The obesity epidemic has quickly become one of the greatest health challenges humans have ever faced. Worldwide obesity rates have steadily climbed over the last several decades, and in many westernized nations, more people are now classified as being either overweight (BMI 25-30) or obese (BMI >30) than normal weight. What is going on? Why do we keep putting on the pounds?
As you’re undoubtedly aware if you’ve been following this blog, obesity is nonexistent among hunter-gatherers and traditional people minimally affected by modern lifestyle habits (1, 2, 3). Even when they have access to an abundance of food, non-westernized people eating ancestral diets (e.g., the Kitavans) stay fairly lean (1, 4).
Studies consistently show that if these types of non-industrialized populations adopt a more westernized lifestyle, obesity rates climb and diseases of civilization emerge (1, 2, 3). This clearly suggests that it’s something about our modern environment that’s fueling the obesity epidemic. But what?
Some blame the obesity problem on the high intake of starch, fructose, and other carbohydrates in the modern world, saying that it’s all about insulin and blood glucose levels and the impact food has on our hormonal system. Others point out the widespread consumption of “fast food” in both developing and developed nations and may say that it doesn’t matter what we eat as long as we stick to minimally processed, whole foods. Others again focus on non-diet related factors and suggest that insufficient sleep, chronic stress, and antibiotic-induced damage to the gut microbiome are largely to blame.
While all of these things are clearly important and can account for a large portion of the problem with our modern diet and lifestyle, they don’t explain why we can’t seem to stay in control of our food choices and caloric intake. After all, we all have the option of avoiding donuts, crackers, candy, and pizza. So, why do so many people have trouble sticking to a healthy diet and maintaining a lean frame?
Is it all about willpower?
When I’ve discussed the obesity problem with people who are lean and either eat a healthy diet or don’t seem to gain any weight despite their poor diet, they often say that weight control is all about willpower; basically implying that people who are overweight are lazy and lack self-control. Is that it? Should we just talk about sloth, gluttony, and laziness when we try to figure out why we seem to get fatter and fatter every year? No, that’s clearly a massive oversimplification of the problem.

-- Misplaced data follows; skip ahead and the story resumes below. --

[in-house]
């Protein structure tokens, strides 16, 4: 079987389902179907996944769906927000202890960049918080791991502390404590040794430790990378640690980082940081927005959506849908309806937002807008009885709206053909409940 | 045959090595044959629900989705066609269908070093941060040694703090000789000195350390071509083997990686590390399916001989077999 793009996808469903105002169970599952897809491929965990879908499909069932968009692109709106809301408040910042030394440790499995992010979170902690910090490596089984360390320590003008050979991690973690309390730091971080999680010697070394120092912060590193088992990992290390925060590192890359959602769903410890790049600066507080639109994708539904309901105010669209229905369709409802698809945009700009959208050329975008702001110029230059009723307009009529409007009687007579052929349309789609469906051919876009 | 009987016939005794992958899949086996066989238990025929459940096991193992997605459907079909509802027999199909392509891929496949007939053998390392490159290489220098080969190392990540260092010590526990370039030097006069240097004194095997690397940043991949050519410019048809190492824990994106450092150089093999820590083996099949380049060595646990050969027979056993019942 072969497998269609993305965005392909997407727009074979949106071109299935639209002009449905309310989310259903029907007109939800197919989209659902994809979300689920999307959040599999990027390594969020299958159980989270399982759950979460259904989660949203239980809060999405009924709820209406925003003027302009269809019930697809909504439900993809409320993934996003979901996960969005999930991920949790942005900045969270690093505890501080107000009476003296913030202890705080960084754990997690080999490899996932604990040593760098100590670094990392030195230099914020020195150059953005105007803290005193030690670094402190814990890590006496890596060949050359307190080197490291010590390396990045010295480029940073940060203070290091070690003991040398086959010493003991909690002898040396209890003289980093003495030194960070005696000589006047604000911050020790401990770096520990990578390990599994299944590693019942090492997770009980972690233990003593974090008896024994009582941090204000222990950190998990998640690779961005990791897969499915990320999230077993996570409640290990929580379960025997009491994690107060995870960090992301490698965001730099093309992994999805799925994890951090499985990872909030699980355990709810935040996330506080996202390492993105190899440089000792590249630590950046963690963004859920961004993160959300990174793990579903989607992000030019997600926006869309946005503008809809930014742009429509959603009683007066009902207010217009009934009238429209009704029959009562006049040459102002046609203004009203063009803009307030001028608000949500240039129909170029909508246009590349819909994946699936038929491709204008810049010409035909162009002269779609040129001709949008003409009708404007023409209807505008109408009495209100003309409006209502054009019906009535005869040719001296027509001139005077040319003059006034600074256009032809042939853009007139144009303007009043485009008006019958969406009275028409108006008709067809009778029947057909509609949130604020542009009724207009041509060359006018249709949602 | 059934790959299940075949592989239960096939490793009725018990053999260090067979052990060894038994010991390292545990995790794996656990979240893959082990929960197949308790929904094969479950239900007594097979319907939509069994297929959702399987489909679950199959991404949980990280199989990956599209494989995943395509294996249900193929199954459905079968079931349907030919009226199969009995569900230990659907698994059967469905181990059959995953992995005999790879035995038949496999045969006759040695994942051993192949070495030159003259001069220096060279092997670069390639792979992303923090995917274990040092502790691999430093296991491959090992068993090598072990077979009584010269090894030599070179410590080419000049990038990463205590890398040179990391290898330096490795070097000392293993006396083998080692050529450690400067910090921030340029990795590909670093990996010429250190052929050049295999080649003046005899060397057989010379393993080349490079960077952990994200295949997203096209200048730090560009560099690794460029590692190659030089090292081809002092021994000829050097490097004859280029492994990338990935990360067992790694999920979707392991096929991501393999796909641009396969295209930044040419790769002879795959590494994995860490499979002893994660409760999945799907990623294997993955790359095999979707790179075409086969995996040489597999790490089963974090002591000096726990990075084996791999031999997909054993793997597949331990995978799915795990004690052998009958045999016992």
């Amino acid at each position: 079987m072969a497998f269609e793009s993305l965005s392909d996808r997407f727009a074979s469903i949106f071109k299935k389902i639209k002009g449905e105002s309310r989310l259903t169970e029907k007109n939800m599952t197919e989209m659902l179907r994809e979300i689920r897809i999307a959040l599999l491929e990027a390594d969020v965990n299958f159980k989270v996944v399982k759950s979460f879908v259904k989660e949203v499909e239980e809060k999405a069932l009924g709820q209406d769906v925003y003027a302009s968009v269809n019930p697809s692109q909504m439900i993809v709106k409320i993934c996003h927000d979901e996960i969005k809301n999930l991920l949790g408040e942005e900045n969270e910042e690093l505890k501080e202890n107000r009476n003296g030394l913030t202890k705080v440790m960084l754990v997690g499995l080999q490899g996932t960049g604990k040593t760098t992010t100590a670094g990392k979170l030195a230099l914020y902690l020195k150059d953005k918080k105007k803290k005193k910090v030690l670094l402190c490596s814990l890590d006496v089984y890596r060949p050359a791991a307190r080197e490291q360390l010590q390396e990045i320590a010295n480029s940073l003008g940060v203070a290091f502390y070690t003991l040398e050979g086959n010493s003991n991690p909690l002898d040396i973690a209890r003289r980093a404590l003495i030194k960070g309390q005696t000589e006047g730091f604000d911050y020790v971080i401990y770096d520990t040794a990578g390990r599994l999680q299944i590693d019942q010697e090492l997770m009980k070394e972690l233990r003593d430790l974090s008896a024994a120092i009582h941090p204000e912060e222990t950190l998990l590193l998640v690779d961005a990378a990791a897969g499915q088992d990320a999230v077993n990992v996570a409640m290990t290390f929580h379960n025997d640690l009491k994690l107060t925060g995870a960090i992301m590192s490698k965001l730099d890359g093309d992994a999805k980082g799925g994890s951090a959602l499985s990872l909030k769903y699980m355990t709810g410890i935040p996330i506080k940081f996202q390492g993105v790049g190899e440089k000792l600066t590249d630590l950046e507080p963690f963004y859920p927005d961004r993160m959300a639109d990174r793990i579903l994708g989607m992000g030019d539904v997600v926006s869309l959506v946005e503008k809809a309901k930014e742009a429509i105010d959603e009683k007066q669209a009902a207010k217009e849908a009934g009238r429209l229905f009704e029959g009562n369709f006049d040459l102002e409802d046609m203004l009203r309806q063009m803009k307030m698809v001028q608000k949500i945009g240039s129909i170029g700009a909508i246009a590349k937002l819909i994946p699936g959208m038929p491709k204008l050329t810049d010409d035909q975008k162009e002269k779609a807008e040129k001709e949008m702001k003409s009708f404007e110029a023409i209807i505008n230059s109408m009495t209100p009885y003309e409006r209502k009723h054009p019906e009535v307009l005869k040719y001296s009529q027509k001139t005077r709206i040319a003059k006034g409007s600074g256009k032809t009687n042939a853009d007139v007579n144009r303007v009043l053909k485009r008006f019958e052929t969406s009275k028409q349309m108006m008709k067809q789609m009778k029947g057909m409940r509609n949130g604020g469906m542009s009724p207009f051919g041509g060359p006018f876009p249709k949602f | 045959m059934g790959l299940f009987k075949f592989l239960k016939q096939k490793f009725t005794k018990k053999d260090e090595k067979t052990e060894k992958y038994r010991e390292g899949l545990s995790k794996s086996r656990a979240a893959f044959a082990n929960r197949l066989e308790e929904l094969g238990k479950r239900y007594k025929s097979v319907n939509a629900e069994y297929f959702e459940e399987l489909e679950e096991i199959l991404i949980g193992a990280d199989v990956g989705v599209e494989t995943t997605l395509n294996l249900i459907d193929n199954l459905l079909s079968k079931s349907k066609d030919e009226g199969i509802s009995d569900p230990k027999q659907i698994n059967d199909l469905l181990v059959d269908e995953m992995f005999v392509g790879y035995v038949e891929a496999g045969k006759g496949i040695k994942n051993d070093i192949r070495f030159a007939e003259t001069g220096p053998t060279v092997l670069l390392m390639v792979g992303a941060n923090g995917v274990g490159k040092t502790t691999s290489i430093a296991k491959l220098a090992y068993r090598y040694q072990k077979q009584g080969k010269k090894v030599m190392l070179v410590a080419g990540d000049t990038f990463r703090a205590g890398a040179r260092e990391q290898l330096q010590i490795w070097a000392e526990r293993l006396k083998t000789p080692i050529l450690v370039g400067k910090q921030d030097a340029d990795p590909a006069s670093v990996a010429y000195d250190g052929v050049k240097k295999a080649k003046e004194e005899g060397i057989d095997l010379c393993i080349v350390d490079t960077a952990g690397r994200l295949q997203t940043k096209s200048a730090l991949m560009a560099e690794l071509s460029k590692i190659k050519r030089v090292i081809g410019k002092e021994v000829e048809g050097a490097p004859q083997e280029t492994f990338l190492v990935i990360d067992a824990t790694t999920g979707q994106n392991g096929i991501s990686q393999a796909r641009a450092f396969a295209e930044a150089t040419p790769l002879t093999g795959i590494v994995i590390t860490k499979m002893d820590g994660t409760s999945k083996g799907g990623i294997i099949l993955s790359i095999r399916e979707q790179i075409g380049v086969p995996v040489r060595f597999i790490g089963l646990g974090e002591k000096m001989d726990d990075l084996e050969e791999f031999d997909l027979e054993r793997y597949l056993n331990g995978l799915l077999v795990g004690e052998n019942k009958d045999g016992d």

Nobody wants to be overweight. If you ask someone who’s carrying a solid extra couple of pounds whether he is perfectly happy with his situation, he’ll most likely tell you no, and if you keep digging, he’ll probably tell you that he has tried sticking to numerous diets and exercise regimes in an attempt to lose weight, but without success.
We humans have a tendency to think of ourselves as in complete control of our actions. After all, we do have the option of making conscious choices regarding what we eat, when we go to sleep, and how much we exercise. This clearly implies that the “willpower theory” of obesity does hold some truth. If we all just made a conscious decision to eat a Paleo-style diet, exercise for 1 hour every day, and dial in our sleep – and stuck with it no matter what, the obesity problem would largely be eliminated.
However, as anyone who’s taken the time to do a little more research on the matter than merely watching a couple of episodes of the Biggest Loser will tell you: Telling people to exercise more and eat less rarely works – and simply blaming the obesity problem on a lack of individual self-control doesn’t get us very far.
The evolutionary explanation for the obesity epidemic
To really get an understanding of why things are like they are, we have to take into account the fact that the human body was sculpted for a very different environment than the one we currently live in. Through millions of years, natural selection acted upon the human genome to adapt our primal ancestors to various and diverse natural, ancestral environments. Needless to say, in these types of environments, fast food joints, soda machines, and grocery stores were nowhere to be found.
Our preagricultural ancestors had to work for their food, often spending hours each day walking and digging in an attempt to get a hold of meat and tubers, which were among the most calorie-dense foods available. This is in stark contrast to how things are like today, in the sense that we can now buy foods rich in sugar, salt, and fat at every street corner.
For our ancient forebears, the problem wasn’t to limit their caloric intake to avoid fat gain, but rather to maximize the amount of calories they got from the amount of work they had to do. An attraction towards calorie-dense foods and an ability to store fat for scarcer times provided a survival advantage, and hence, it doesn’t come as surprise that we have evolved a tendency to seek out palatable and safe foods that are rich in calories.